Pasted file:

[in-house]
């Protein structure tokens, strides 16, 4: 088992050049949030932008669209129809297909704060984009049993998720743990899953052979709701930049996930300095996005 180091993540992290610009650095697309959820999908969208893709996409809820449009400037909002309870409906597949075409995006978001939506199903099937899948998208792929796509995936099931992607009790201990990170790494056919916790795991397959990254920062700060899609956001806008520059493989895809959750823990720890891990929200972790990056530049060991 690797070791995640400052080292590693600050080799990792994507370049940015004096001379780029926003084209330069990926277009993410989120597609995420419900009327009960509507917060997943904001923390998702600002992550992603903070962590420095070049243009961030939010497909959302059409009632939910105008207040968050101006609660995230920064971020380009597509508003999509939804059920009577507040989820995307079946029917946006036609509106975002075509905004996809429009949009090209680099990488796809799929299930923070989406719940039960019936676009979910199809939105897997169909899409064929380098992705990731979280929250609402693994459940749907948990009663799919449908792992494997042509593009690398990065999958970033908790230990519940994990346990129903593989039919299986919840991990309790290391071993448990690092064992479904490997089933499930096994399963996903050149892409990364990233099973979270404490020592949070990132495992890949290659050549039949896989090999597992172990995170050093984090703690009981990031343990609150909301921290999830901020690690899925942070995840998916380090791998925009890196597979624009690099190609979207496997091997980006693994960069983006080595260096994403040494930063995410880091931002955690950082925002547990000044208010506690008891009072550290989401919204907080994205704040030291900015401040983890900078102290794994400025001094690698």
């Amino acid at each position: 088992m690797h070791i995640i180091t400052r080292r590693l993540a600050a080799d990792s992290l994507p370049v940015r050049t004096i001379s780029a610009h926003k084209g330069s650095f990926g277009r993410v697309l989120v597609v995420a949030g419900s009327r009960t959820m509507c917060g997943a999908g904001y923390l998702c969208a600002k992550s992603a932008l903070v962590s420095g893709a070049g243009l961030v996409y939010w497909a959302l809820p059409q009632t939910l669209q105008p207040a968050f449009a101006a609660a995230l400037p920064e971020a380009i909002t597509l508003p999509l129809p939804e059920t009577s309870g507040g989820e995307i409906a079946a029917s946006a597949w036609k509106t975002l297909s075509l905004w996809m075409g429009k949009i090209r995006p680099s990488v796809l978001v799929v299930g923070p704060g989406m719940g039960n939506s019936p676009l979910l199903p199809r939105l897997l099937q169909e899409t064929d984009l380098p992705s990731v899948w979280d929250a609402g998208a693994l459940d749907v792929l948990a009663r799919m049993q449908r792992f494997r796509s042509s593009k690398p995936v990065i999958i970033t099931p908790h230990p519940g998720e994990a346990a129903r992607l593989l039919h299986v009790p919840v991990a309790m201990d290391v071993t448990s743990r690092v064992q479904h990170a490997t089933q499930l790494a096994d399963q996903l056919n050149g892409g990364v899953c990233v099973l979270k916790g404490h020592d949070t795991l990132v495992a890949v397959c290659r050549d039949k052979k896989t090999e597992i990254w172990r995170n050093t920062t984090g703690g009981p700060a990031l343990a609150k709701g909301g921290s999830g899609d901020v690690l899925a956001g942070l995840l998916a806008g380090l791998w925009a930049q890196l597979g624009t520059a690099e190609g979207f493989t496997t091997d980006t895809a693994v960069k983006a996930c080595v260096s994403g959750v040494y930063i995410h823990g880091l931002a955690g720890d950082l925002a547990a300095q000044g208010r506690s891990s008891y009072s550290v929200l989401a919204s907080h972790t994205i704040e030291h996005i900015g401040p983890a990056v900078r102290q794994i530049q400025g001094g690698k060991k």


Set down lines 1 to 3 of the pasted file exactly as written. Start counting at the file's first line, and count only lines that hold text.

[in-house]
């Protein structure tokens, strides 16, 4: 088992050049949030932008669209129809297909704060984009049993998720743990899953052979709701930049996930300095996005 180091993540992290610009650095697309959820999908969208893709996409809820449009400037909002309870409906597949075409995006978001939506199903099937899948998208792929796509995936099931992607009790201990990170790494056919916790795991397959990254920062700060899609956001806008520059493989895809959750823990720890891990929200972790990056530049060991 690797070791995640400052080292590693600050080799990792994507370049940015004096001379780029926003084209330069990926277009993410989120597609995420419900009327009960509507917060997943904001923390998702600002992550992603903070962590420095070049243009961030939010497909959302059409009632939910105008207040968050101006609660995230920064971020380009597509508003999509939804059920009577507040989820995307079946029917946006036609509106975002075509905004996809429009949009090209680099990488796809799929299930923070989406719940039960019936676009979910199809939105897997169909899409064929380098992705990731979280929250609402693994459940749907948990009663799919449908792992494997042509593009690398990065999958970033908790230990519940994990346990129903593989039919299986919840991990309790290391071993448990690092064992479904490997089933499930096994399963996903050149892409990364990233099973979270404490020592949070990132495992890949290659050549039949896989090999597992172990995170050093984090703690009981990031343990609150909301921290999830901020690690899925942070995840998916380090791998925009890196597979624009690099190609979207496997091997980006693994960069983006080595260096994403040494930063995410880091931002955690950082925002547990000044208010506690008891009072550290989401919204907080994205704040030291900015401040983890900078102290794994400025001094690698």
């Amino acid at each position: 088992m690797h070791i995640i180091t400052r080292r590693l993540a600050a080799d990792s992290l994507p370049v940015r050049t004096i001379s780029a610009h926003k084209g330069s650095f990926g277009r993410v697309l989120v597609v995420a949030g419900s009327r009960t959820m509507c917060g997943a999908g904001y923390l998702c969208a600002k992550s992603a932008l903070v962590s420095g893709a070049g243009l961030v996409y939010w497909a959302l809820p059409q009632t939910l669209q105008p207040a968050f449009a101006a609660a995230l400037p920064e971020a380009i909002t597509l508003p999509l129809p939804e059920t009577s309870g507040g989820e995307i409906a079946a029917s946006a597949w036609k509106t975002l297909s075509l905004w996809m075409g429009k949009i090209r995006p680099s990488v796809l978001v799929v299930g923070p704060g989406m719940g039960n939506s019936p676009l979910l199903p199809r939105l897997l099937q169909e899409t064929d984009l380098p992705s990731v899948w979280d929250a609402g998208a693994l459940d749907v792929l948990a009663r799919m049993q449908r792992f494997r796509s042509s593009k690398p995936v990065i999958i970033t099931p908790h230990p519940g998720e994990a346990a129903r992607l593989l039919h299986v009790p919840v991990a309790m201990d290391v071993t448990s743990r690092v064992q479904h990170a490997t089933q499930l790494a096994d399963q996903l056919n050149g892409g990364v899953c990233v099973l979270k916790g404490h020592d949070t795991l990132v495992a890949v397959c290659r050549d039949k052979k896989t090999e597992i990254w172990r995170n050093t920062t984090g703690g009981p700060a990031l343990a609150k709701g909301g921290s999830g899609d901020v690690l899925a956001g942070l995840l998916a806008g380090l791998w925009a930049q890196l597979g624009t520059a690099e190609g979207f493989t496997t091997d980006t895809a693994v960069k983006a996930c080595v260096s994403g959750v040494y930063i995410h823990g880091l931002a955690g720890d950082l925002a547990a300095q000044g208010r506690s891990s008891y009072s550290v929200l989401a919204s907080h972790t994205i704040e030291h996005i900015g401040p983890a990056v900078r102290q794994i530049q400025g001094g690698k060991k």